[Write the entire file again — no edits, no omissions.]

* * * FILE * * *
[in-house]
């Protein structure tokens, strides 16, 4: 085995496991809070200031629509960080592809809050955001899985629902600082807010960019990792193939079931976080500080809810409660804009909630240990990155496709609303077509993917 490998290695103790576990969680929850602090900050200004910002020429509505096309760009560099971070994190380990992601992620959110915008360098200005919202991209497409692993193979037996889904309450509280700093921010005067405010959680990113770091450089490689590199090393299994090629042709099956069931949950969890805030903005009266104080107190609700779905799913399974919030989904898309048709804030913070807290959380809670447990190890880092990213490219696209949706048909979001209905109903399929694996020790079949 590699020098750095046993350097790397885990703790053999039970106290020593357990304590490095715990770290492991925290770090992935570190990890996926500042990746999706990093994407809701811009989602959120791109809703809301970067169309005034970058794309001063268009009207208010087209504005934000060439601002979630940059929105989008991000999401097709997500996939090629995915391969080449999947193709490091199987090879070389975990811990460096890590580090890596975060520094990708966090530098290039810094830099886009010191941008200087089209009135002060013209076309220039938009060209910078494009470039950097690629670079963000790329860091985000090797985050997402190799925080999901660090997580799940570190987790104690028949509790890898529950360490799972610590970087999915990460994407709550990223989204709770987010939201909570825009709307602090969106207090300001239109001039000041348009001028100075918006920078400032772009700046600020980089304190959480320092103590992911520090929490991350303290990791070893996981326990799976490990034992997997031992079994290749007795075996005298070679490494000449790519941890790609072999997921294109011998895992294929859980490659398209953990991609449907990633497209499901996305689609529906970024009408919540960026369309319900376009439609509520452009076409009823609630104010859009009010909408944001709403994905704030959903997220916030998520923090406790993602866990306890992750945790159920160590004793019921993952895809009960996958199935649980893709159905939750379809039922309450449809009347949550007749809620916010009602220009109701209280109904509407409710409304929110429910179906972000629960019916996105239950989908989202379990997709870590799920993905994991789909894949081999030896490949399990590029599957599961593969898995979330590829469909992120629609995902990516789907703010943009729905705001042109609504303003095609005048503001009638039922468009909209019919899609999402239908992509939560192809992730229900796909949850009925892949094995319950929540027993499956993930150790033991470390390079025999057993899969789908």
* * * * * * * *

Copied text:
[in-house]
């Protein structure tokens, strides 16, 4: 085995496991809070200031629509960080592809809050955001899985629902600082807010960019990792193939079931976080500080809810409660804009909630240990990155496709609303077509993917 490998290695103790576990969680929850602090900050200004910002020429509505096309760009560099971070994190380990992601992620959110915008360098200005919202991209497409692993193979037996889904309450509280700093921010005067405010959680990113770091450089490689590199090393299994090629042709099956069931949950969890805030903005009266104080107190609700779905799913399974919030989904898309048709804030913070807290959380809670447990190890880092990213490219696209949706048909979001209905109903399929694996020790079949 590699020098750095046993350097790397885990703790053999039970106290020593357990304590490095715990770290492991925290770090992935570190990890996926500042990746999706990093994407809701811009989602959120791109809703809301970067169309005034970058794309001063268009009207208010087209504005934000060439601002979630940059929105989008991000999401097709997500996939090629995915391969080449999947193709490091199987090879070389975990811990460096890590580090890596975060520094990708966090530098290039810094830099886009010191941008200087089209009135002060013209076309220039938009060209910078494009470039950097690629670079963000790329860091985000090797985050997402190799925080999901660090997580799940570190987790104690028949509790890898529950360490799972610590970087999915990460994407709550990223989204709770987010939201909570825009709307602090969106207090300001239109001039000041348009001028100075918006920078400032772009700046600020980089304190959480320092103590992911520090929490991350303290990791070893996981326990799976490990034992997997031992079994290749007795075996005298070679490494000449790519941890790609072999997921294109011998895992294929859980490659398209953990991609449907990633497209499901996305689609529906970024009408919540960026369309319900376009439609509520452009076409009823609630104010859009009010909408944001709403994905704030959903997220916030998520923090406790993602866990306890992750945790159920160590004793019921993952895809009960996958199935649980893709159905939750379809039922309450449809009347949550007749809620916010009602220009109701209280109904509407409710409304929110429910179906972000629960019916996105239950989908989202379990997709870590799920993905994991789909894949081999030896490949399990590029599957599961593969898995979330590829469909992120629609995902990516789907703010943009729905705001042109609504303003095609005048503001009638039922468009909209019919899609999402239908992509939560192809992730229900796909949850009925892949094995319950929540027993499956993930150790033991470390390079025999057993899969789908």